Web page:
Remember to exhale all of your air out and squeeze your abdominal muscles while hunching. Then, let your spine go back to normal in the inhalation.

Repeat four to ten times a day, until you are comfortable with it.

To learn more, click on Flat Gut After 50

Why the Rats Drank on Weekends Only. Night, Light and Boozing Rats.

No kidding. After the scientists went home on a Friday, some lab rats decided to get down and do some partying. Who knows? After a full 40 hour work week of being tested, poked, examined and observed the rats might have felt that they deserved a break whoop it up on the weekend from those humans during the work week. So, did they actually have a Happy Hour instinct or some kind of internal seven day calendar?

Some researchers stumbled across this boozing instinct while studying the effects of stress and drinking habits of rats. Scientists from the Department of Experimental Pharmacology at the Southwest Foundation for Research and Education found that:

“The rats clearly preferred plain water except on weekends when they went on real alcoholic binges. This was perplexing at first but it was noted that the automatic time switch on the lights was out of order and the rats were being left in continuous darkness over weekends.

Another second study kept a group of laboratory rats in total darkness without subjecting them to any anxiety stressTheir preference switched to alcohol and water instead of plain water[i]

Hence, rats, like humans, who hang out in dark areas, like bars, tend to naturally drink more alcohol. This is nothing new. Many people drink more during the dark winter months. It is not just the boredom of those lonely days without sunlight. The lack of light, period, that makes a rat or human want to drink alcohol.

Dr. Irving Geller, Chairman of the Department, referred to this as ‘darkness-induced drinking phenomenon.’ He based his studies on the 1963 by Nobel Prize winner Dr. Julius Axelrod. Axelrod who found that the rat pineal gland produced more melatonin during the dark nighttime period than when it was light.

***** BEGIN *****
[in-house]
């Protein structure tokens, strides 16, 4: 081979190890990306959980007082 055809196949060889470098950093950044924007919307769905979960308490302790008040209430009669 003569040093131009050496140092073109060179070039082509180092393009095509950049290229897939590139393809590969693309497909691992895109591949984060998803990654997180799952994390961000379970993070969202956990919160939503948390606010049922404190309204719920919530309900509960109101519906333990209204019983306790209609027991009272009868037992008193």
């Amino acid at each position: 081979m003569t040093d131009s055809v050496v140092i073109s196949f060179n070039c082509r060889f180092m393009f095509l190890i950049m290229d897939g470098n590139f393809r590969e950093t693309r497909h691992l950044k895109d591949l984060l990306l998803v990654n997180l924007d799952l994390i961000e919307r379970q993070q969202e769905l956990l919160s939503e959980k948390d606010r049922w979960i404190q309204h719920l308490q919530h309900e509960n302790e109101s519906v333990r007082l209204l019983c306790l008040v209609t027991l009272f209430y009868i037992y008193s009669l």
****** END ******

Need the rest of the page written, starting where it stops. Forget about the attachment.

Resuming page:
Dr. Geller then gave injections of pineal melatonin to rats kept on a regular light-dark cycle and not subjected to any anxiety. The injections alone turned these rats into alcoholics.

So people packing this extra melatonin charge might be more prone to drinking than the average person or someone in a sunnier environment.

This writer knows from living in the frozen prairies that the winter months can get depressing when one is stuck indoors most of the time and do not see much of the light of day. I found that regular outdoor activity and some time in a sun tanning booth helped energize me. This also worked when I was working during graveyard shifts. I was able to stay off of the booze.

So, instead of being down on yourself for “winter blues” boozing, see if you feel better using full spectrum light at work and home, sun tanning sessions or better yet, a vacation to a sunnier climate. You should feel healthier for it in the long run.

Learn more: Simple Secrets to Handle Your Alcohol Better: Student’s Edition

[i] McGrath Re, Yahia, M, “Preliminary Data on Seasonally Related Alcohol Dependence,” Department of Psychology, Fairleigh Dickinson University, Teaneck, N.J. 07666. Journal of Clinical Psychiatry, 1993 Jul, 54:7, 260–2. Study done with Ken Blum, PhD.

Is It Ever Ok to Shoot a Kid?

I had to shoot this kid.

Because a Sergeant protects his section — end of story. Especially when stuck in a six-month stint in a part of the war-torn, former Yugoslavia known as Croatia. Though no one has heard of it. The media is too busy reporting on Bosnia-Herzegovina. We were supposed to act like castrated, politically-correct errand boys at the same time keep the battle-experienced Croatians and Serbians from killing each other.

Not just killing. Torturing, raping and a host of other nasty things that we Canadian soldiers had to hear about. Then stand by and do nothing.

The Rules of Engagement (ROEs) were very clear that we could only shout warnings, cock our rifles, shoot in the air, shoot in the ground and only shoot at someone if we were in danger.

But, there was not even fine print about what to do when riding along a dusty desert road, in an armoured vehicle and a boy runs at you with a Russian-made, M81 rocket-launcher that was a danger to me. Not to mention the M113 Armour Personnel Carrier and my section riding in it. Here was five or six of us or maybe eight and I don’t know to this day why I was the only one seeing a boy running towards us with a light-weight, disposable rocket launcher.

There was never any information about kids and rocket launchers. Land mines, yes. Home made bombs, yes. Croatian and Serbian soldiers and civilians with pistols and AK47 rifles, yes. Big sniper rifles with silencers on them, yes. Oh yeah. It was all part of the briefing and training before we stepped on that plane to take us to the U.N. peacekeeping mission in Croatia.